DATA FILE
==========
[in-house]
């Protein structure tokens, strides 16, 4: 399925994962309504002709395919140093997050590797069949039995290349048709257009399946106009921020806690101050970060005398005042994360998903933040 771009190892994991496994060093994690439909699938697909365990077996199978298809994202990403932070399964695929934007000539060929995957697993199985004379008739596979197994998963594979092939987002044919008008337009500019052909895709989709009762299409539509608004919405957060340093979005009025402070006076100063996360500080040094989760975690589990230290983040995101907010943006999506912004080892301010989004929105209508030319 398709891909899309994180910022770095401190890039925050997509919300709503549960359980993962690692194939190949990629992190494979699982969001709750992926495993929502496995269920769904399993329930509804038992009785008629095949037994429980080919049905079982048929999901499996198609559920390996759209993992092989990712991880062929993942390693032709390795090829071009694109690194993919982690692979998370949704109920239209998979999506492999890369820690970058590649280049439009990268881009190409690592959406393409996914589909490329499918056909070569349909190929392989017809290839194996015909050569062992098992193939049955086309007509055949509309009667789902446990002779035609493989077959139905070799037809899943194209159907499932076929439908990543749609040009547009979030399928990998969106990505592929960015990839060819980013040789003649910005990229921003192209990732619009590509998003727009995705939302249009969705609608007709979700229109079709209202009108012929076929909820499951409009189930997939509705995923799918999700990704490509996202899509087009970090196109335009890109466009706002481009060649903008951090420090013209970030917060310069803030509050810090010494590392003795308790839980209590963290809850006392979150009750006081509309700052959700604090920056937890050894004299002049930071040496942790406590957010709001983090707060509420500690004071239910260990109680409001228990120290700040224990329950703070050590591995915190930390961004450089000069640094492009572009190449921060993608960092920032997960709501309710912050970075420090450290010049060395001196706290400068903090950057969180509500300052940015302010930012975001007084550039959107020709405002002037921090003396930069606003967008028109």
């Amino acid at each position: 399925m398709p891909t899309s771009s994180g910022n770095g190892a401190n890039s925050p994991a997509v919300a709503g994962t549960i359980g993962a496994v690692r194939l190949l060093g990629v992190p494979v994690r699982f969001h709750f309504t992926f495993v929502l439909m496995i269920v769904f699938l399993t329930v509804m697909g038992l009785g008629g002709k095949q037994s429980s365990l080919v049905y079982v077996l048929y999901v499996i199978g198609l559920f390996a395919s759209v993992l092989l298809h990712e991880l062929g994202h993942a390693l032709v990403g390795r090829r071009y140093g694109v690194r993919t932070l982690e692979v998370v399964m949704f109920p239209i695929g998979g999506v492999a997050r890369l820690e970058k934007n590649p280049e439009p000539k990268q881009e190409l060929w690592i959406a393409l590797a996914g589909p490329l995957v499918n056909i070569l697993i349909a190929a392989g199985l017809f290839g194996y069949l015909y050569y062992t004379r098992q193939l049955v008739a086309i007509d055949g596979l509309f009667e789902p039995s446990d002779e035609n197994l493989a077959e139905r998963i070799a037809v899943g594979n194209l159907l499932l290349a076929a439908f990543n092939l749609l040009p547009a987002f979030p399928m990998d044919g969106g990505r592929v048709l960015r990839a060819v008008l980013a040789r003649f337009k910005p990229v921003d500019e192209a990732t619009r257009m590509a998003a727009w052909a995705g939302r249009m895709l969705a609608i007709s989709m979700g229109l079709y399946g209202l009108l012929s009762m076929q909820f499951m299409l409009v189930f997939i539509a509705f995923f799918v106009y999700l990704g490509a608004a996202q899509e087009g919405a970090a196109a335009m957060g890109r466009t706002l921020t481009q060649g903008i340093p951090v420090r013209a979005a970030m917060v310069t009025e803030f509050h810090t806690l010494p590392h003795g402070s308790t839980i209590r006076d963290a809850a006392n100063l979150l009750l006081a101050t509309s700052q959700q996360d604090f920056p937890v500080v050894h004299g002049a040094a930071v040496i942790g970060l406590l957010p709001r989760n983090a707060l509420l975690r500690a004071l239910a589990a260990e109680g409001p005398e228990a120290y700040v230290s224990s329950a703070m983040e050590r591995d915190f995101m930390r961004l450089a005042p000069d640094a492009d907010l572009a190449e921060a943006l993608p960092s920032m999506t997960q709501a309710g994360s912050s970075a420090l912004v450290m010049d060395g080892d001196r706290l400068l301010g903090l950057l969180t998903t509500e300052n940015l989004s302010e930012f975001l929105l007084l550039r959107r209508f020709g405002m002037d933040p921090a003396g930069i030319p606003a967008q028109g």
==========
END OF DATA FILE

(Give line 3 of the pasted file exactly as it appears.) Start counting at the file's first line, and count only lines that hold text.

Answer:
């Amino acid at each position: 399925m398709p891909t899309s771009s994180g910022n770095g190892a401190n890039s925050p994991a997509v919300a709503g994962t549960i359980g993962a496994v690692r194939l190949l060093g990629v992190p494979v994690r699982f969001h709750f309504t992926f495993v929502l439909m496995i269920v769904f699938l399993t329930v509804m697909g038992l009785g008629g002709k095949q037994s429980s365990l080919v049905y079982v077996l048929y999901v499996i199978g198609l559920f390996a395919s759209v993992l092989l298809h990712e991880l062929g994202h993942a390693l032709v990403g390795r090829r071009y140093g694109v690194r993919t932070l982690e692979v998370v399964m949704f109920p239209i695929g998979g999506v492999a997050r890369l820690e970058k934007n590649p280049e439009p000539k990268q881009e190409l060929w690592i959406a393409l590797a996914g589909p490329l995957v499918n056909i070569l697993i349909a190929a392989g199985l017809f290839g194996y069949l015909y050569y062992t004379r098992q193939l049955v008739a086309i007509d055949g596979l509309f009667e789902p039995s446990d002779e035609n197994l493989a077959e139905r998963i070799a037809v899943g594979n194209l159907l499932l290349a076929a439908f990543n092939l749609l040009p547009a987002f979030p399928m990998d044919g969106g990505r592929v048709l960015r990839a060819v008008l980013a040789r003649f337009k910005p990229v921003d500019e192209a990732t619009r257009m590509a998003a727009w052909a995705g939302r249009m895709l969705a609608i007709s989709m979700g229109l079709y399946g209202l009108l012929s009762m076929q909820f499951m299409l409009v189930f997939i539509a509705f995923f799918v106009y999700l990704g490509a608004a996202q899509e087009g919405a970090a196109a335009m957060g890109r466009t706002l921020t481009q060649g903008i340093p951090v420090r013209a979005a970030m917060v310069t009025e803030f509050h810090t806690l010494p590392h003795g402070s308790t839980i209590r006076d963290a809850a006392n100063l979150l009750l006081a101050t509309s700052q959700q996360d604090f920056p937890v500080v050894h004299g002049a040094a930071v040496i942790g970060l406590l957010p709001r989760n983090a707060l509420l975690r500690a004071l239910a589990a260990e109680g409001p005398e228990a120290y700040v230290s224990s329950a703070m983040e050590r591995d915190f995101m930390r961004l450089a005042p000069d640094a492009d907010l572009a190449e921060a943006l993608p960092s920032m999506t997960q709501a309710g994360s912050s970075a420090l912004v450290m010049d060395g080892d001196r706290l400068l301010g903090l950057l969180t998903t509500e300052n940015l989004s302010e930012f975001l929105l007084l550039r959107r209508f020709g405002m002037d933040p921090a003396g930069i030319p606003a967008q028109g």